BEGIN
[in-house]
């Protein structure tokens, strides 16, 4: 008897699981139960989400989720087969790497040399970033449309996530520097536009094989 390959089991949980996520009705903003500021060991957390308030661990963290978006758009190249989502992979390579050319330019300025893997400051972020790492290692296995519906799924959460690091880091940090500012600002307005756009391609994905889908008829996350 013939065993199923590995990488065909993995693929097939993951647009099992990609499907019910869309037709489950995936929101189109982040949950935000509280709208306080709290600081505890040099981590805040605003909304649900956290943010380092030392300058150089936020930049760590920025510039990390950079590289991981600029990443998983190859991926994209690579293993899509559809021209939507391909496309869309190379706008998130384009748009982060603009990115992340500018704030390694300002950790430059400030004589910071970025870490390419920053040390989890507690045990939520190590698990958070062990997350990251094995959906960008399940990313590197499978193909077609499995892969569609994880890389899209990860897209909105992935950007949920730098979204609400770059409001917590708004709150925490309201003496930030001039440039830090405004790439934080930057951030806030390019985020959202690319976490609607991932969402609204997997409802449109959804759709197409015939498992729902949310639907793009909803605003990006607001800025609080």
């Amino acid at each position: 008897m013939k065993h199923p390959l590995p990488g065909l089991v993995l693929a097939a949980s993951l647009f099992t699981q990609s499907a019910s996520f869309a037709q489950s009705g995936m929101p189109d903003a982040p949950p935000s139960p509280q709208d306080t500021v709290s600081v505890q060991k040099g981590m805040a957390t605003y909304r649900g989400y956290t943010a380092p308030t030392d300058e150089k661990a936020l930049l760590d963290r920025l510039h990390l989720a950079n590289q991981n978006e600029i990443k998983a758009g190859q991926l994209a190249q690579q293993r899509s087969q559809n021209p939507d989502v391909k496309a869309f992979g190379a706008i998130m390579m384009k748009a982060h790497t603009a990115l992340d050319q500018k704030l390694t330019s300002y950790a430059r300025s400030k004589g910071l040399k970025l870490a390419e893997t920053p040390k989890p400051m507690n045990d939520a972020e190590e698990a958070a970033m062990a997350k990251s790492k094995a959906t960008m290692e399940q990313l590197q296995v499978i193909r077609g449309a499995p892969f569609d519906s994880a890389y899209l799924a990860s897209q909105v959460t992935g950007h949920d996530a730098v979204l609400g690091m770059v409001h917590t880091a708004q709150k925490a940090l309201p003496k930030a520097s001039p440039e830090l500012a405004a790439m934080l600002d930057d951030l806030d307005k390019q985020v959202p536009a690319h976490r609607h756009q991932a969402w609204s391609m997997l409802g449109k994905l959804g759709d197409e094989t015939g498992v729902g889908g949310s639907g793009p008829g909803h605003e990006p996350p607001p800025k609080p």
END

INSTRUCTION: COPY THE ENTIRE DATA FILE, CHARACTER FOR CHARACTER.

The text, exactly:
[in-house]
């Protein structure tokens, strides 16, 4: 008897699981139960989400989720087969790497040399970033449309996530520097536009094989 390959089991949980996520009705903003500021060991957390308030661990963290978006758009190249989502992979390579050319330019300025893997400051972020790492290692296995519906799924959460690091880091940090500012600002307005756009391609994905889908008829996350 013939065993199923590995990488065909993995693929097939993951647009099992990609499907019910869309037709489950995936929101189109982040949950935000509280709208306080709290600081505890040099981590805040605003909304649900956290943010380092030392300058150089936020930049760590920025510039990390950079590289991981600029990443998983190859991926994209690579293993899509559809021209939507391909496309869309190379706008998130384009748009982060603009990115992340500018704030390694300002950790430059400030004589910071970025870490390419920053040390989890507690045990939520190590698990958070062990997350990251094995959906960008399940990313590197499978193909077609499995892969569609994880890389899209990860897209909105992935950007949920730098979204609400770059409001917590708004709150925490309201003496930030001039440039830090405004790439934080930057951030806030390019985020959202690319976490609607991932969402609204997997409802449109959804759709197409015939498992729902949310639907793009909803605003990006607001800025609080």
């Amino acid at each position: 008897m013939k065993h199923p390959l590995p990488g065909l089991v993995l693929a097939a949980s993951l647009f099992t699981q990609s499907a019910s996520f869309a037709q489950s009705g995936m929101p189109d903003a982040p949950p935000s139960p509280q709208d306080t500021v709290s600081v505890q060991k040099g981590m805040a957390t605003y909304r649900g989400y956290t943010a380092p308030t030392d300058e150089k661990a936020l930049l760590d963290r920025l510039h990390l989720a950079n590289q991981n978006e600029i990443k998983a758009g190859q991926l994209a190249q690579q293993r899509s087969q559809n021209p939507d989502v391909k496309a869309f992979g190379a706008i998130m390579m384009k748009a982060h790497t603009a990115l992340d050319q500018k704030l390694t330019s300002y950790a430059r300025s400030k004589g910071l040399k970025l870490a390419e893997t920053p040390k989890p400051m507690n045990d939520a972020e190590e698990a958070a970033m062990a997350k990251s790492k094995a959906t960008m290692e399940q990313l590197q296995v499978i193909r077609g449309a499995p892969f569609d519906s994880a890389y899209l799924a990860s897209q909105v959460t992935g950007h949920d996530a730098v979204l609400g690091m770059v409001h917590t880091a708004q709150k925490a940090l309201p003496k930030a520097s001039p440039e830090l500012a405004a790439m934080l600002d930057d951030l806030d307005k390019q985020v959202p536009a690319h976490r609607h756009q991932a969402w609204s391609m997997l409802g449109k994905l959804g759709d197409e094989t015939g498992v729902g889908g949310s639907g793009p008829g909803h605003e990006p996350p607001p800025k609080p």